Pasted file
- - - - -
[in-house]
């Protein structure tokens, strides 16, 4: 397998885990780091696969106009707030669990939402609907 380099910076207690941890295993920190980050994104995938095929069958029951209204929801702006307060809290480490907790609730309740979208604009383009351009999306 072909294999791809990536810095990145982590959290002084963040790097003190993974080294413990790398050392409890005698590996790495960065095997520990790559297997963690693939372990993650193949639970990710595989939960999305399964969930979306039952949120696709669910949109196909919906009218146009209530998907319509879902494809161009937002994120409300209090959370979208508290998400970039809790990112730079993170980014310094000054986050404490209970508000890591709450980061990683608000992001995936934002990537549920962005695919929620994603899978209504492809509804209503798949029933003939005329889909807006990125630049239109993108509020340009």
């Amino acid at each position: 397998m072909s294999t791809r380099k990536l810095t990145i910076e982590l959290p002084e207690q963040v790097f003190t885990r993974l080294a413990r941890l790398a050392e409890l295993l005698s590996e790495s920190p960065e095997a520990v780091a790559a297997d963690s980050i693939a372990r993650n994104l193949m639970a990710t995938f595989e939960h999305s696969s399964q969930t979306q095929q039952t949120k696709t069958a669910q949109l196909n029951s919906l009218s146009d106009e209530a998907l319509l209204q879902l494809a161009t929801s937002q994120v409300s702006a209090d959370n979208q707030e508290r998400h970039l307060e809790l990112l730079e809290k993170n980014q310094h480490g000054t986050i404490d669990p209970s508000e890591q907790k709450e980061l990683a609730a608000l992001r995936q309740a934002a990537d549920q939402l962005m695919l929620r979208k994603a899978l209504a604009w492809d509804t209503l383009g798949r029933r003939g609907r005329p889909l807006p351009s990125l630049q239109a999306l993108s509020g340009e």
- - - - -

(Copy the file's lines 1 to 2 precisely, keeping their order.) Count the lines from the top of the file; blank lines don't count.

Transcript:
[in-house]
């Protein structure tokens, strides 16, 4: 397998885990780091696969106009707030669990939402609907 380099910076207690941890295993920190980050994104995938095929069958029951209204929801702006307060809290480490907790609730309740979208604009383009351009999306 072909294999791809990536810095990145982590959290002084963040790097003190993974080294413990790398050392409890005698590996790495960065095997520990790559297997963690693939372990993650193949639970990710595989939960999305399964969930979306039952949120696709669910949109196909919906009218146009209530998907319509879902494809161009937002994120409300209090959370979208508290998400970039809790990112730079993170980014310094000054986050404490209970508000890591709450980061990683608000992001995936934002990537549920962005695919929620994603899978209504492809509804209503798949029933003939005329889909807006990125630049239109993108509020340009």